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Title: What controls the vertical distribution of aerosol? Relationships between process sensitivity in HadGEM3–UKCA and inter-model variation from AeroCom Phase II

Abstract

The vertical profile of aerosol is important for its radiative effects, but weakly constrained by observations on the global scale, and highly variable among different models. To investigate the controlling factors in one particular model, we investigate the effects of individual processes in HadGEM3–UKCA and compare the resulting diversity of aerosol vertical profiles with the inter-model diversity from the AeroCom Phase II control experiment. In this way we show that (in this model at least) the vertical profile is controlled by a relatively small number of processes, although these vary among aerosol components and particle sizes. We also show that sufficiently coarse variations in these processes can produce a similar diversity to that among different models in terms of the global-mean profile and, to a lesser extent, the zonal-mean vertical position. However, there are features of certain models' profiles that cannot be reproduced, suggesting the influence of further structural differences between models. In HadGEM3–UKCA, convective transport is found to be very important in controlling the vertical profile of all aerosol components by mass. In-cloud scavenging is very important for all except mineral dust. Growth by condensation is important for sulfate and carbonaceous aerosol (along with aqueous oxidation for the former andmore » ageing by soluble material for the latter). The vertical extent of biomass-burning emissions into the free troposphere is also important for the profile of carbonaceous aerosol. Boundary-layer mixing plays a dominant role for sea salt and mineral dust, which are emitted only from the surface. Dry deposition and below-cloud scavenging are important for the profile of mineral dust only. In this model, the microphysical processes of nucleation, condensation and coagulation dominate the vertical profile of the smallest particles by number (e.g. total CN > 3 nm), while the profiles of larger particles (e.g. CN > 100 nm) are controlled by the same processes as the component mass profiles, plus the size distribution of primary emissions. Here, we also show that the processes that affect the AOD-normalised radiative forcing in the model are predominantly those that affect the vertical mass distribution, in particular convective transport, in-cloud scavenging, aqueous oxidation, ageing and the vertical extent of biomass-burning emissions.« less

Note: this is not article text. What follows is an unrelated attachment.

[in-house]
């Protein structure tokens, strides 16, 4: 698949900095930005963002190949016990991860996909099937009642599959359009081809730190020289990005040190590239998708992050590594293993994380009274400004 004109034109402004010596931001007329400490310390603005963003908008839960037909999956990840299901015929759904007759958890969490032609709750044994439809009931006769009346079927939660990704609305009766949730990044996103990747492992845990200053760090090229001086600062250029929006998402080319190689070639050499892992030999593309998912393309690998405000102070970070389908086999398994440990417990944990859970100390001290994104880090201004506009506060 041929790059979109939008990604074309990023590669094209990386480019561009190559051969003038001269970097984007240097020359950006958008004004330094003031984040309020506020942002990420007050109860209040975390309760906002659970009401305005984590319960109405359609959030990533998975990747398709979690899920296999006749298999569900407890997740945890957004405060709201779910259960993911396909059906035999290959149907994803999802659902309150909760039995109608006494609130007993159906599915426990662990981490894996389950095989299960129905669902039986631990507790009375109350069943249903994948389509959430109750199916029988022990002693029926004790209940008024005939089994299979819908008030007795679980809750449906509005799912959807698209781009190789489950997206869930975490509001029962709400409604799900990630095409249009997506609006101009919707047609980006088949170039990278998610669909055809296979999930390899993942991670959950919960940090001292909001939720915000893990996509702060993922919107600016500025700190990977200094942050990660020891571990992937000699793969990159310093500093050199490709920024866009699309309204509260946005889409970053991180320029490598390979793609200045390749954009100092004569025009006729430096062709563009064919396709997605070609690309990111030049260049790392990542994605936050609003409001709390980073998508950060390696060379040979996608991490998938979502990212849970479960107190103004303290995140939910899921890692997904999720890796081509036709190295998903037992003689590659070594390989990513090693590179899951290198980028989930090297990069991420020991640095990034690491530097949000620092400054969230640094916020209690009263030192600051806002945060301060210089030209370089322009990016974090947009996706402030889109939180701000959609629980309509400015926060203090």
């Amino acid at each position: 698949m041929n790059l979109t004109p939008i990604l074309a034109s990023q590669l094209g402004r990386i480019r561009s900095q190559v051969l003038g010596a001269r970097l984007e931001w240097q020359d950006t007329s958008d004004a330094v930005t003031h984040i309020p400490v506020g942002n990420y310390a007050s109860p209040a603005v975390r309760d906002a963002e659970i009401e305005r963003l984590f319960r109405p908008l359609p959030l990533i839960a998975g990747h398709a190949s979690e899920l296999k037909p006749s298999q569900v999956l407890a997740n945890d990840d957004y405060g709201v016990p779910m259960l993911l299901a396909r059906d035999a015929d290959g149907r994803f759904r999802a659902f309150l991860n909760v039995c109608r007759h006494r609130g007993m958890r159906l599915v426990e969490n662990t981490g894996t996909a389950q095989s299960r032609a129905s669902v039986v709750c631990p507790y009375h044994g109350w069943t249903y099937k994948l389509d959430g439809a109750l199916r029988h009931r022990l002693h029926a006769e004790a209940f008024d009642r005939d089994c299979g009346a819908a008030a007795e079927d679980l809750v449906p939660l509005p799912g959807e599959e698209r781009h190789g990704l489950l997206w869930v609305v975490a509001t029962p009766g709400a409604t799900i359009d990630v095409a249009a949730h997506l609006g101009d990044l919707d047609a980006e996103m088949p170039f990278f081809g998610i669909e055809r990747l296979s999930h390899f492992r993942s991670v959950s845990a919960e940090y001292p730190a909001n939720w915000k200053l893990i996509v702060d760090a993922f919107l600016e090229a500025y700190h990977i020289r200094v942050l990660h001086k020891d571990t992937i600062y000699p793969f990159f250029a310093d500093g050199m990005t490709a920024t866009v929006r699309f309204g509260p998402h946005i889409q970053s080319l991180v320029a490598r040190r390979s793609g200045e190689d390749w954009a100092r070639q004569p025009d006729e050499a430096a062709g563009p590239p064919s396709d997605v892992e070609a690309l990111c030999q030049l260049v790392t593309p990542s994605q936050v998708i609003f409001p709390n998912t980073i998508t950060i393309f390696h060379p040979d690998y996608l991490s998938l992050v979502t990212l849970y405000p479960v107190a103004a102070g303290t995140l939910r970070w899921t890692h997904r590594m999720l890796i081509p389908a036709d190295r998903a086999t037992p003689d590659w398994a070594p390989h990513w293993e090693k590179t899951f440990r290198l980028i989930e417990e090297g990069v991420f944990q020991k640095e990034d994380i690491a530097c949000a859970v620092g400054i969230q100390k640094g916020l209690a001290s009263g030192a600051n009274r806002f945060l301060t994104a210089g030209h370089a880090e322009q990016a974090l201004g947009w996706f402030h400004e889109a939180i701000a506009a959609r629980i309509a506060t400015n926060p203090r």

Authors:
 [1];  [1];  [2];  [3];  [4];  [5];  [6];  [7];  [8];  [9];  [10];  [11];  [6];  [12];  [13];  [14];  [3];  [15];  [11];  [11] more »;  [16];  [17];  [5];  [18] « less
  1. Univ. of Oxford, Oxford (United Kingdom)
  2. Met Office Hadley Centre, Exeter (United Kingdom)
  3. Univ. of Leeds, Leeds (United Kingdom)
  4. Univ. of Reading, Reading (United Kingdom)
  5. Columbia Univ., New York, NY (United States); NASA Goddard Inst. for Space Studies (GISS), New York, NY (United States)
  6. Finnish Meteorological Institute, Kuopio (Finland)
  7. NASA Goddard Space Flight Center (GSFC), Greenbelt, MD (United States)
  8. European Commission, Ispra (Italy). Joint Research Centre
  9. Pacific Northwest National Lab. (PNNL), Richland, WA (United States)
  10. Norwegian Meteorological Institute, Oslo (Norway); Univ. of Oslo, Oslo (Norway)
  11. Norwegian Meteorological Institute, Oslo (Norway)
  12. Univ. of Wyoming, Laramie, WY (United States)
  13. State Univ. of New York (SUNY), Albany, NY (United States)
  14. Royal Netherlands Meteorological Institute, De Bilt (The Netherlands)
  15. Canadian Centre for Climate Modelling and Analysis, Victoria, BC (Canada)
  16. Center for International Climate and Environmental Research - Oslo (CICERO), Oslo (Norway)
  17. Kyushu Univ., Fukuoka (Japan)
  18. Max Planck Inst. for Meteorology, Hamburg (Germany); Pacific Northwest National Lab. (PNNL), Richland, WA (United States)
Publication Date:
Research Org.:
Pacific Northwest National Lab. (PNNL), Richland, WA (United States)
Sponsoring Org.:
USDOE
OSTI Identifier:
1337240
Report Number(s):
PNNL-SA-109907
Journal ID: ISSN 1680-7324; KP1703010
Grant/Contract Number:  
AC05-76RL01830
Resource Type:
Accepted Manuscript
Journal Name:
Atmospheric Chemistry and Physics (Online)
Additional Journal Information:
Journal Name: Atmospheric Chemistry and Physics (Online); Journal Volume: 16; Journal Issue: 4; Journal ID: ISSN 1680-7324
Publisher:
European Geosciences Union
Country of Publication:
United States
Language:
English
Subject:
54 ENVIRONMENTAL SCIENCES

Citation Formats

Kipling, Zak, Stier, Philip, Johnson, Colin E., Mann, Graham W., Bellouin, Nicolas, Bauer, Susanne E., Bergman, Tommi, Chin, Mian, Diehl, Thomas, Ghan, Steven J., Iversen, Trond, Kirkevag, Alf, Kokkola, Harri, Liu, Xiaohong, Luo, Gan, van Noije, Twan, Pringle, Kirsty J., von Salzen, Knut, Schulz, Michael, Seland, Oyvind, Skeie, Ragnhild B., Takemura, Toshihiko, Tsigaridis, Kostas, and Zhang, Kai. What controls the vertical distribution of aerosol? Relationships between process sensitivity in HadGEM3–UKCA and inter-model variation from AeroCom Phase II. United States: N. p., 2016. Web. doi:10.5194/acp-16-2221-2016.